The separability criterion means that an acquired intangible asset is capable of being separated or divided from the acquiree and sold, transferred, licensed, rented or exchanged, either individually or together with a related contract, identifiable asset or liability.
An intangible asset that the acquirer would be able to sell, license or otherwise exchange for something else of value meets the separability criterion even if the acquirer does not intend to sell, license or otherwise exchange it.
The separability criterion is of importance because it is one of the criteria to identify assets:
An asset is identifiable if it is either:
- separable, i.e. is capable of being separated or divided from the entity and sold, transferred, licensed, rented or exchanged, either individually or together with a related contract, identifiable asset or liability, regardless of whether the entity intends to do so; or
- arises from contractual or other legal rights, regardless of whether those rights are transferable or separable from the entity or from other rights and obligations.
But an intangible asset does not only have to be identifiable, it take more than that! An intangible asset shall be recognised if, and only if:
- it is probable that future economic benefits that are attributable to the asset will flow to the entity; and
- the cost of the asset can be measured reliably.
An entity shall assess the probability of expected future economic benefits using reasonable and supportable assumptions that represent management’s best estimate of the set of economic conditions that will exist over the useful life of the asset.
An intangible asset shall be measured initially at cost.
An acquired intangible asset meets the separability criterion if there is evidence of exchange transactions for that type of asset or an asset of a similar type, even if those transactions are infrequent and regardless of whether the acquirer is involved in them. For example, customer and subscriber lists are frequently licensed and thus meet the separability criterion.
Even if an acquiree believes its customer lists have characteristics different from other customer lists, the fact that customer lists are frequently licensed generally means that the acquired customer list meets the separability criterion. However, a customer list acquired in a business combination would not meet the separability criterion if the terms of confidentiality or other agreements prohibit an entity from selling, leasing or otherwise exchanging information about its customers.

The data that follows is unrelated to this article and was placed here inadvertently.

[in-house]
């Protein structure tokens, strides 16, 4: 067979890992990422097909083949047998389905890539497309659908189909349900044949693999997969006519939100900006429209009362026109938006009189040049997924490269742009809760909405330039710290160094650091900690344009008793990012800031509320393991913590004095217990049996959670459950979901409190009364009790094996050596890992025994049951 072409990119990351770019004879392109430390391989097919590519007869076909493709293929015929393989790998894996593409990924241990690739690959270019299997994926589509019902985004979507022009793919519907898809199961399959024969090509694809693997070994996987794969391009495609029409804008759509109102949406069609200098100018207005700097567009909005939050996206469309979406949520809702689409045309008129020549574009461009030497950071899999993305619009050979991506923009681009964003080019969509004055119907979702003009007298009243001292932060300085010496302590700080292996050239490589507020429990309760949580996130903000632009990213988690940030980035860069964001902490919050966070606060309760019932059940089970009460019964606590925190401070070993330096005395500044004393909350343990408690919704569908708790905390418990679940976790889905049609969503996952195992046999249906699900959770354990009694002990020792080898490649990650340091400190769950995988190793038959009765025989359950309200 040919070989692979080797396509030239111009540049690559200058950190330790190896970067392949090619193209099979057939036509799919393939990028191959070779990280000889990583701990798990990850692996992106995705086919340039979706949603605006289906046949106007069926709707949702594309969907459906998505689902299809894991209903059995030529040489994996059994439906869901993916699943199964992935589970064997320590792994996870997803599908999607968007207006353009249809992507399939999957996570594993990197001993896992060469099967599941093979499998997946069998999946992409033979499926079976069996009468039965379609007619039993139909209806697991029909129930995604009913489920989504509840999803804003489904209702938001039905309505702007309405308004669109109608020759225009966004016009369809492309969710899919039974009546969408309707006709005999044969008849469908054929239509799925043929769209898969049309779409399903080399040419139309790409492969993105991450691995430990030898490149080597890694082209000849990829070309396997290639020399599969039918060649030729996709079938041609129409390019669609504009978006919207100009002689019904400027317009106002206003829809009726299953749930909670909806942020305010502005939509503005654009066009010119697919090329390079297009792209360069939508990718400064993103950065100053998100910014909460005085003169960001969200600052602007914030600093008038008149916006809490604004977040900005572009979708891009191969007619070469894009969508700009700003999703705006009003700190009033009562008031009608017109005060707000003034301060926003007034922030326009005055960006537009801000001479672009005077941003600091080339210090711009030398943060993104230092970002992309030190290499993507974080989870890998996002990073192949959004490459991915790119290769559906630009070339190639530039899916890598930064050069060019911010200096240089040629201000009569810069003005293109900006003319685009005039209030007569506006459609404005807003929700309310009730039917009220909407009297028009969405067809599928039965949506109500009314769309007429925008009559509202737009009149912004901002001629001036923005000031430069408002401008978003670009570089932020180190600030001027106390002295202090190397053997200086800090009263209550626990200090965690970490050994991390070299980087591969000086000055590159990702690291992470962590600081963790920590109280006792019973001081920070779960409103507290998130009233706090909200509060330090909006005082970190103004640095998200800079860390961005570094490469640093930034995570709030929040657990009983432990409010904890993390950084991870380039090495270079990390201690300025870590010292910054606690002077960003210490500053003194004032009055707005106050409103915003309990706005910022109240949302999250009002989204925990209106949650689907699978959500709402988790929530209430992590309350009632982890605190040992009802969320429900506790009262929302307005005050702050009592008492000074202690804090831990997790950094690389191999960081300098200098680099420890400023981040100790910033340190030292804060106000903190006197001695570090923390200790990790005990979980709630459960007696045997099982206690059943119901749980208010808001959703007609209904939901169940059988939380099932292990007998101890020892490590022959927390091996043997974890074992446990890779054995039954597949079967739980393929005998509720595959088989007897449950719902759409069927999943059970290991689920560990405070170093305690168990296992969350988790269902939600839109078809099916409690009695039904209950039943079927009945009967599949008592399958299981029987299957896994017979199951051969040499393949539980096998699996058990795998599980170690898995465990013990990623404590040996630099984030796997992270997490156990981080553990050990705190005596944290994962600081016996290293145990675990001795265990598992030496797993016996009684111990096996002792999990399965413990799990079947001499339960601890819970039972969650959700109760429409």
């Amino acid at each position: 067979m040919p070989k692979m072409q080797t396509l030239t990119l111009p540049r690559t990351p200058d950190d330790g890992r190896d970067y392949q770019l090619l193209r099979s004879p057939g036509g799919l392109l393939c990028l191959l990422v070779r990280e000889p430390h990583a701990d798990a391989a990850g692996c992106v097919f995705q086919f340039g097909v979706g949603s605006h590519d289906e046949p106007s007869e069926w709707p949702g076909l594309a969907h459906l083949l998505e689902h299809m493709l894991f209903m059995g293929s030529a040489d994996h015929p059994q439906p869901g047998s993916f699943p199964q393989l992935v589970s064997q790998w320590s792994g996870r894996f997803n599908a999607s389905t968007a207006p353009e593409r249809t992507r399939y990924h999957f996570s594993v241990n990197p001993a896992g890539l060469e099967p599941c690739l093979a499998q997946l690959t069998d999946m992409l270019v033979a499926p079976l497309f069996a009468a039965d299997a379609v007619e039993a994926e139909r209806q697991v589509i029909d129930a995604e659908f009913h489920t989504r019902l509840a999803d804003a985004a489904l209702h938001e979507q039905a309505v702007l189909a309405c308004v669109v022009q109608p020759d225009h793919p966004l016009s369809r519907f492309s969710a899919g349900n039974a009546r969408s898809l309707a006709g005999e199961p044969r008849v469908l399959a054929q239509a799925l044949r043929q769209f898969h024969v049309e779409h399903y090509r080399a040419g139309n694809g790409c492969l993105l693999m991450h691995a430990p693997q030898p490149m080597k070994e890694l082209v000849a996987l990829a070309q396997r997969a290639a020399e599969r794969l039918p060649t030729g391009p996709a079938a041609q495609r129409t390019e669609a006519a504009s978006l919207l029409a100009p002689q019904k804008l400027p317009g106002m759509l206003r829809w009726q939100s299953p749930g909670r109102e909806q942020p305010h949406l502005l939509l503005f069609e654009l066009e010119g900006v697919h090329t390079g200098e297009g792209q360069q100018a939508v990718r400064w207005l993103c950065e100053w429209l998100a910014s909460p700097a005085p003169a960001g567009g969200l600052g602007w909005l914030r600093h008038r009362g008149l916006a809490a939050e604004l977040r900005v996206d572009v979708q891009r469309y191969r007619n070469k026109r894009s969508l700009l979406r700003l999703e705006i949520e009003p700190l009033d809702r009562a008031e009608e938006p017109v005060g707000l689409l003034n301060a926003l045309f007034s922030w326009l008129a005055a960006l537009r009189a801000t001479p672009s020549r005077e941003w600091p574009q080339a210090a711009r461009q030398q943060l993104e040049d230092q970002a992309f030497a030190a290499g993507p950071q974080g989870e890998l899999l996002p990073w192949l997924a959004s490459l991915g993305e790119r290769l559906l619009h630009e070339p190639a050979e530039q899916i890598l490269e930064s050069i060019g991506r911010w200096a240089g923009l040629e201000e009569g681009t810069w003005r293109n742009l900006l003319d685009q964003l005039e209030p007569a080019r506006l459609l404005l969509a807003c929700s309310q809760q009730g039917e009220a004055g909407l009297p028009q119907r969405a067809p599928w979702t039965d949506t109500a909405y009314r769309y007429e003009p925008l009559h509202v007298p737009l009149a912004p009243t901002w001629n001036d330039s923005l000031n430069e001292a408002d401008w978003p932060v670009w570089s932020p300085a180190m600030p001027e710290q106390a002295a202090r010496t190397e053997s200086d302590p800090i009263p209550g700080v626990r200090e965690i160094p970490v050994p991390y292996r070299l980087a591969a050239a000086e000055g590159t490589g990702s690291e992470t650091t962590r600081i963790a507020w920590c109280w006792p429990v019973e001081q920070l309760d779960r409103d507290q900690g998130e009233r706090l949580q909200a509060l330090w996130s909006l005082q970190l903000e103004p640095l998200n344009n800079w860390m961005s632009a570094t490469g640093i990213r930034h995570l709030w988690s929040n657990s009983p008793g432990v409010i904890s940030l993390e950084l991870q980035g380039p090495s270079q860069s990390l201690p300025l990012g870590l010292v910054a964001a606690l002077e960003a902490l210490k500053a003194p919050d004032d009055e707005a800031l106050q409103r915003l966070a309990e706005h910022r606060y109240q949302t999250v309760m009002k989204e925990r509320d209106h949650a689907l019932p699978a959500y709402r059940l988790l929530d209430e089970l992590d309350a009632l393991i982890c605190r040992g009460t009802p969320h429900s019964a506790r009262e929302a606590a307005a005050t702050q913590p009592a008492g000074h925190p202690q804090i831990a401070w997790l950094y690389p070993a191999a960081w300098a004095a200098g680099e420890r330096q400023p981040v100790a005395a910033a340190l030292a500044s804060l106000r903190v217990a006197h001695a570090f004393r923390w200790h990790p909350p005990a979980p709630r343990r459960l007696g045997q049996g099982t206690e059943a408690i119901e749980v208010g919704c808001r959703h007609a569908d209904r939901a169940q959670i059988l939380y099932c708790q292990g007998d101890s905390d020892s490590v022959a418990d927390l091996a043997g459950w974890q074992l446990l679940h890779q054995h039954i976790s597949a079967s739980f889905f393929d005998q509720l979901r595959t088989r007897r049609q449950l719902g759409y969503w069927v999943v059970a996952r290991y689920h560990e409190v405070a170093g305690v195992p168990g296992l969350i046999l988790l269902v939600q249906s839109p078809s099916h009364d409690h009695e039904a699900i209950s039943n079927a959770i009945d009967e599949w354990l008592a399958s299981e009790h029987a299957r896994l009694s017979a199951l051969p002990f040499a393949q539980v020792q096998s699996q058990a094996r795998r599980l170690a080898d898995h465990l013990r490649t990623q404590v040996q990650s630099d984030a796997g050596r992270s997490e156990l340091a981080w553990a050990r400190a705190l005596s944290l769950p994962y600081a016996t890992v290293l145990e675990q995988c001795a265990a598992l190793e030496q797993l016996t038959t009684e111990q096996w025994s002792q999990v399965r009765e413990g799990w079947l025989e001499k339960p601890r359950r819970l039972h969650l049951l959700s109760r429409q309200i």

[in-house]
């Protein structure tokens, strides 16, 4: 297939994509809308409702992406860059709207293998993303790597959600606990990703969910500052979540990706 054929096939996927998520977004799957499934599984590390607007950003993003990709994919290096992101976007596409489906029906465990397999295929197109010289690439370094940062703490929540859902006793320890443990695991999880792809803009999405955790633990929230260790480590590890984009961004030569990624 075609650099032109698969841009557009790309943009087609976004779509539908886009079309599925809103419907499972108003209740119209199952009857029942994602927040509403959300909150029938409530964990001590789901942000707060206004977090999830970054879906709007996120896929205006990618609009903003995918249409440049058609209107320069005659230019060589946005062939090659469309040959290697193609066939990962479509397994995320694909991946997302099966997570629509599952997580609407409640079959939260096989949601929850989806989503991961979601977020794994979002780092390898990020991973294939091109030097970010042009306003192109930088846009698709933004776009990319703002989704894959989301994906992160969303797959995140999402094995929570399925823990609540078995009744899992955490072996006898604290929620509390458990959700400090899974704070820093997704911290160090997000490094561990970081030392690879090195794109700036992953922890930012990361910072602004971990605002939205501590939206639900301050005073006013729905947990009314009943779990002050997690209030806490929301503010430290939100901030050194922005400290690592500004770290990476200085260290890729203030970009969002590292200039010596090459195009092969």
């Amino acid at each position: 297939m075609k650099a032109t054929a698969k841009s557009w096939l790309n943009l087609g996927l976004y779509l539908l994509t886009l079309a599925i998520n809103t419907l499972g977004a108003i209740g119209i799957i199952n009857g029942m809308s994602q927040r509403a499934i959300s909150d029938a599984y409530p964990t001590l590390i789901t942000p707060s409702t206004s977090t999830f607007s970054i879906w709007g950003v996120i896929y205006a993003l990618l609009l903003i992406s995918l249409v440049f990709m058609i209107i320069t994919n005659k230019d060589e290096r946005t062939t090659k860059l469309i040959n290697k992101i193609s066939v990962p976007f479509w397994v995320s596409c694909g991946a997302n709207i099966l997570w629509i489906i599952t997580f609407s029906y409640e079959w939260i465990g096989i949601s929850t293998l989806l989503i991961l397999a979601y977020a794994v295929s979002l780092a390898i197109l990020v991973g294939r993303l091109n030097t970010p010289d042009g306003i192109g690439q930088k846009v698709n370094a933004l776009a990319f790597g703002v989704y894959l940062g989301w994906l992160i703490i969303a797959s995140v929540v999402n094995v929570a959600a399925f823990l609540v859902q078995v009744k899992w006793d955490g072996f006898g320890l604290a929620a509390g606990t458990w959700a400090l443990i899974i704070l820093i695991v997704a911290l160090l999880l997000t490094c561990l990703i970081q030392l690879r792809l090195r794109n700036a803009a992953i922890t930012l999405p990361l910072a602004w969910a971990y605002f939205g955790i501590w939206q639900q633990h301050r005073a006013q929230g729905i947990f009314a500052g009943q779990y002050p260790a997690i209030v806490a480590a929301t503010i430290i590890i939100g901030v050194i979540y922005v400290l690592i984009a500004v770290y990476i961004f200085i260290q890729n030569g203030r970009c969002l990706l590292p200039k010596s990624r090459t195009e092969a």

An intangible asset that is not individually separable from the acquiree or combined entity meets the separability criterion if it is separable in combination with a related contract, identifiable asset or liability. For example:
- market participants exchange deposit liabilities and related depositor relationship intangible assets in observable exchange transactions. Therefore, the acquirer should recognise the depositor relationship intangible asset separately from goodwill.
- an acquiree owns a registered trademark and documented but unpatented technical expertise used to manufacture the trademarked product. To transfer ownership of a trademark, the owner is also required to transfer everything else necessary for the new owner to produce a product or service indistinguishable from that produced by the former owner. Because the unpatented technical expertise must be separated from the acquiree or combined entity and sold if the related trademark is sold, it meets the separability criterion.
The cost of a separately acquired intangible asset can usually be measured reliably. This is when the purchase consideration is in the form of cash or other monetary assets. The cost of a separately acquired intangible asset comprises:
- its purchase price, including import duties and non-refundable purchase taxes, after deducting trade discounts and rebates; and
- any directly attributable cost of preparing the asset for its intended use.
Internally generated intangible assets
The cost of generating an intangible asset internally is often difficult to distinguish from the cost of maintaining or enhancing the entity’s operations or goodwill. For this reason, internally generated brands, mastheads, publishing titles, customer lists and similar items are not recognised as intangible assets.
The costs of generating other internally generated intangible assets are classified into whether they arise in a research phase or a development phase. Research expenditure is recognised as an expense. Development expenditure that meets specified criteria is recognised as the cost of an intangible asset.
Intangible asset acquired in a business combination
If an intangible asset acquired in a business combination is separable or arises from contractual or other legal rights, sufficient information exists to measure reliably the fair value of the asset. An intangible asset acquired in a business combination might be separable, but only together with a related contract, identifiable asset or liability. In such cases, the acquirer recognises the intangible asset separately from goodwill, but together with the related item.